IATA reports decline in airline profits with rise of oil costs

IATA has reported a fall in profitability according to airline financial data in the second quarter 2018, the company said.

The EBIT margin for its sample of 70 airlines dipped to 7.5 percent in Q2, 2018, from 10.6 percent a year ago, IATA said in its Airlines Financial Monitor (July-August) released yesterday.

The moderation in profitability is widely spread across regions, suggesting that, in part, the steady rise in global fuel prices may be taking its toll. The largest impact on profits is coming from North America and the Asia Pacific. In Europe, margins have also eased, but to a lesser extent.

IATA´s updated sample of airlines (now totaling 51) shows an aggregate cash flow performance that is essentially unchanged in Q2 2018 vs a year ago.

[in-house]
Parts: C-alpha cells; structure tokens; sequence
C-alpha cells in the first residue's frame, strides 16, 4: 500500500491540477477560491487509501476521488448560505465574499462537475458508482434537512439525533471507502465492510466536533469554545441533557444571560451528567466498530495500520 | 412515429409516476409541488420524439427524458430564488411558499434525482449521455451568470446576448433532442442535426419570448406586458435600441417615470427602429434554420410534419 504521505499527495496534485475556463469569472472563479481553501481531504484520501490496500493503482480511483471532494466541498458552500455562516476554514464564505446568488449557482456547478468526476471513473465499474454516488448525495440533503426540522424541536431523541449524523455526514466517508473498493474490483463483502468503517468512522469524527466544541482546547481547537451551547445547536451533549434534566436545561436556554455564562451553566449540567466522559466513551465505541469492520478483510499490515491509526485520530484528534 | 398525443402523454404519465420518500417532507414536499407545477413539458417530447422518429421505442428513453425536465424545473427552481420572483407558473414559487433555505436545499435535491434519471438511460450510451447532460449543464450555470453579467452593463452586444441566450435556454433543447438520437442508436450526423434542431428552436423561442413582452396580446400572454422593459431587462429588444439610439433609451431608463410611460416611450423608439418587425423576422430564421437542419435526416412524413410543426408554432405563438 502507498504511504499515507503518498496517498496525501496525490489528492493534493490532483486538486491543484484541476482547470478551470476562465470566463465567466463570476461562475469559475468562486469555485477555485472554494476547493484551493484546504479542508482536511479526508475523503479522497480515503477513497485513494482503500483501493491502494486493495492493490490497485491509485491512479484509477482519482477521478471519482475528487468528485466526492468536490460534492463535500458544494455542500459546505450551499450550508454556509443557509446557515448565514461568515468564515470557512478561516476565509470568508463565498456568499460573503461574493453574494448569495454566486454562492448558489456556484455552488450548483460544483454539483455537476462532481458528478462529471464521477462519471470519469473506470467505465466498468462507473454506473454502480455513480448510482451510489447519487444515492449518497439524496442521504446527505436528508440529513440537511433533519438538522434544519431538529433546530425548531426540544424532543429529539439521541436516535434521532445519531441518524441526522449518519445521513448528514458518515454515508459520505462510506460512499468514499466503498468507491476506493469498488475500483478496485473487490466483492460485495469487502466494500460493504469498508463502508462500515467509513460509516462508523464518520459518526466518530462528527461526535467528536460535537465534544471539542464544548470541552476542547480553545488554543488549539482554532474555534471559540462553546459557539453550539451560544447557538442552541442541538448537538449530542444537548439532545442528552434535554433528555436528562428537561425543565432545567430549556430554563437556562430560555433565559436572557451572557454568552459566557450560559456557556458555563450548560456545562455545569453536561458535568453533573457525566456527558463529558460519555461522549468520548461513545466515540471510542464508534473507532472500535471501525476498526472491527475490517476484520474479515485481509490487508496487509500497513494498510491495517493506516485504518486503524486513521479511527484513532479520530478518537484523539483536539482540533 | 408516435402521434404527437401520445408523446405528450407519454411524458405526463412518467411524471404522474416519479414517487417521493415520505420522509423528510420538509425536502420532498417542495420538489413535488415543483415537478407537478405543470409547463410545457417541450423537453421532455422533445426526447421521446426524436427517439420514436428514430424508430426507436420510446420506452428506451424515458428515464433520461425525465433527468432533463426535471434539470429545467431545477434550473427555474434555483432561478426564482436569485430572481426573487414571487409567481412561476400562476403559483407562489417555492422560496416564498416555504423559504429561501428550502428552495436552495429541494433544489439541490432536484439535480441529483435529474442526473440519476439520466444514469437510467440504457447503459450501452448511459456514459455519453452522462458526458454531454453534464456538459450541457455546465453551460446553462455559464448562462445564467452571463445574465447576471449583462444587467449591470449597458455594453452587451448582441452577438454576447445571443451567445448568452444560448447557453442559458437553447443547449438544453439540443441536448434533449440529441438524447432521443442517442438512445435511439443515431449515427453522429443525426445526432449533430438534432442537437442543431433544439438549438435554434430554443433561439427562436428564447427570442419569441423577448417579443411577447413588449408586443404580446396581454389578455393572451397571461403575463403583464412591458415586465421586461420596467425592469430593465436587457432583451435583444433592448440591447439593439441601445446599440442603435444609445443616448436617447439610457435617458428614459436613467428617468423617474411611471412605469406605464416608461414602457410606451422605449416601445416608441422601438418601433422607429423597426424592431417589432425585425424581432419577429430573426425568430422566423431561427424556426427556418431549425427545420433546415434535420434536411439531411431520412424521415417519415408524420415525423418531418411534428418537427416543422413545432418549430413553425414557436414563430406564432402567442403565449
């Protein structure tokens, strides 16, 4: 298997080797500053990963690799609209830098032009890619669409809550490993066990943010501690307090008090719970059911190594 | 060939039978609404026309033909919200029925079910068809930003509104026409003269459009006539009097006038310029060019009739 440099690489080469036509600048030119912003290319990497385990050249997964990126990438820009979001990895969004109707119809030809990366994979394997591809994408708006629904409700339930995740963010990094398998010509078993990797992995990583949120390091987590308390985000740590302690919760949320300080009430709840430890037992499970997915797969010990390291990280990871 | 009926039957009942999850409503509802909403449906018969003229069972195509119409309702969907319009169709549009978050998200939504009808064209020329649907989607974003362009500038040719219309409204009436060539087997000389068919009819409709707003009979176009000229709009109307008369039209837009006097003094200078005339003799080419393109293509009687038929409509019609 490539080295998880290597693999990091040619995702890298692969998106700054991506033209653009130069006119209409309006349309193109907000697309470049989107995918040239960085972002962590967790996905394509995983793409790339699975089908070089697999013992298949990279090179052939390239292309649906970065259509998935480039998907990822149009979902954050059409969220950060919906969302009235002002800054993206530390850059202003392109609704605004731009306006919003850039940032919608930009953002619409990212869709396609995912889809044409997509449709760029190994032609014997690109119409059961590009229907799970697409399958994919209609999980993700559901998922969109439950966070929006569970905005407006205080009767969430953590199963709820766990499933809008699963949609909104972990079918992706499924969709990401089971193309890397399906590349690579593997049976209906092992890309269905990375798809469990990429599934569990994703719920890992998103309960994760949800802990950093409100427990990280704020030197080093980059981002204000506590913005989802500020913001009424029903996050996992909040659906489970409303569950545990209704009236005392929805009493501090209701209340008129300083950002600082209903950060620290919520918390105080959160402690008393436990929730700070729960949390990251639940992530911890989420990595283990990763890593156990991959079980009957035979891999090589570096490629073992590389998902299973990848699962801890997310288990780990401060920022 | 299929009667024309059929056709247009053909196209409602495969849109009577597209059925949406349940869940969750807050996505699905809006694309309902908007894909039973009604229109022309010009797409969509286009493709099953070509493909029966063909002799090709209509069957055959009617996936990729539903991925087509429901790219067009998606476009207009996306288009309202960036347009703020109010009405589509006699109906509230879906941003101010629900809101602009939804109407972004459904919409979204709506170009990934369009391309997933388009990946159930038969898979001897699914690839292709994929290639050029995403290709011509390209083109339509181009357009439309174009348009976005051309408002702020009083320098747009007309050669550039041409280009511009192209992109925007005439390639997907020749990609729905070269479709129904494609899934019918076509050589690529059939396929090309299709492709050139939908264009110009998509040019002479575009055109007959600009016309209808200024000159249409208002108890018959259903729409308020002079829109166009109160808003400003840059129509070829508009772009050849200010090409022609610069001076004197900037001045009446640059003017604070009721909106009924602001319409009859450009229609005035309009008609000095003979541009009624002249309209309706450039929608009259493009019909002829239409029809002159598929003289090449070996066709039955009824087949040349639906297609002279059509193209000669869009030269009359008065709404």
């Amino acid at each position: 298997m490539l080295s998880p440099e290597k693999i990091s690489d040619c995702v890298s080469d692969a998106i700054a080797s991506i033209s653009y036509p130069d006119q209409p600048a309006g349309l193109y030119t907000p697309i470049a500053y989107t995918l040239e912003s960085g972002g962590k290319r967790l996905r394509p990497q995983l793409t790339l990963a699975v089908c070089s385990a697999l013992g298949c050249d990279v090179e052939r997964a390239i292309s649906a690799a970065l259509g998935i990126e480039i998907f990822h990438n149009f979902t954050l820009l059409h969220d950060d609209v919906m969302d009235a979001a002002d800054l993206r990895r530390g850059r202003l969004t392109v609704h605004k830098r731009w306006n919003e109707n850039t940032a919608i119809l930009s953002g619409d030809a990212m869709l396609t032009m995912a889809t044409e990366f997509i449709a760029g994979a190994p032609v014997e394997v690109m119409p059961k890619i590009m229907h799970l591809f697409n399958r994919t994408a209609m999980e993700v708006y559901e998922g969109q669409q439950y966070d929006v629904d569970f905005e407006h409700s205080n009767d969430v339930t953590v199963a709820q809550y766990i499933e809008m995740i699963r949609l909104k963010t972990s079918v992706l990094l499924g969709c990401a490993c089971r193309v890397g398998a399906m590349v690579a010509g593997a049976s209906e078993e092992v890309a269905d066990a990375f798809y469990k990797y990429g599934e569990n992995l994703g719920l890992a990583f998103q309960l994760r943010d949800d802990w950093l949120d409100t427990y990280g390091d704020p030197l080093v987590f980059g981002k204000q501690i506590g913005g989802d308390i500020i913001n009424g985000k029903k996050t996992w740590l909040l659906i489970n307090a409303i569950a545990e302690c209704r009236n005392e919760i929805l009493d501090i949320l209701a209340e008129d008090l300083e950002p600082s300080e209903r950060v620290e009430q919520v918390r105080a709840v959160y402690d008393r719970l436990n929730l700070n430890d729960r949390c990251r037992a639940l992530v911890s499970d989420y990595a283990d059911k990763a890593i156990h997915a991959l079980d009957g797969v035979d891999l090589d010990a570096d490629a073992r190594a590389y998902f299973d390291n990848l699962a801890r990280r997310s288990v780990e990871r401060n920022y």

Net cash flow is currently 17.5 percent of revenues and free cash flow 4.0 percent. Airlines in North and Latin America both saw a rise in net cash flows vs a year ago, and the former also recorded a solid gain in free cash flow. In contrast, European airlines saw free cash flows almost halve, to 6.0 percent of revenues currently, with this mainly reflecting an increase in capex spend vs a year ago.

Overall, jet fuel prices remained steady in August 2018, at just under USD 90/bbl — their level of the past three months. Over the same period, oil prices have drifted slightly lower, easing by around 1 percent per month.

Global airline shares in the second quarter 2018 (Q218) declined in airline profitability compared to the same quarter last year, said the International Air Transport Association (IATA) in its July-August 2018 airline financial monitor.

IATA said airline shares are still 10 per cent lower than the beginning of the year versus a modest 1.7 per cent rise in global equity.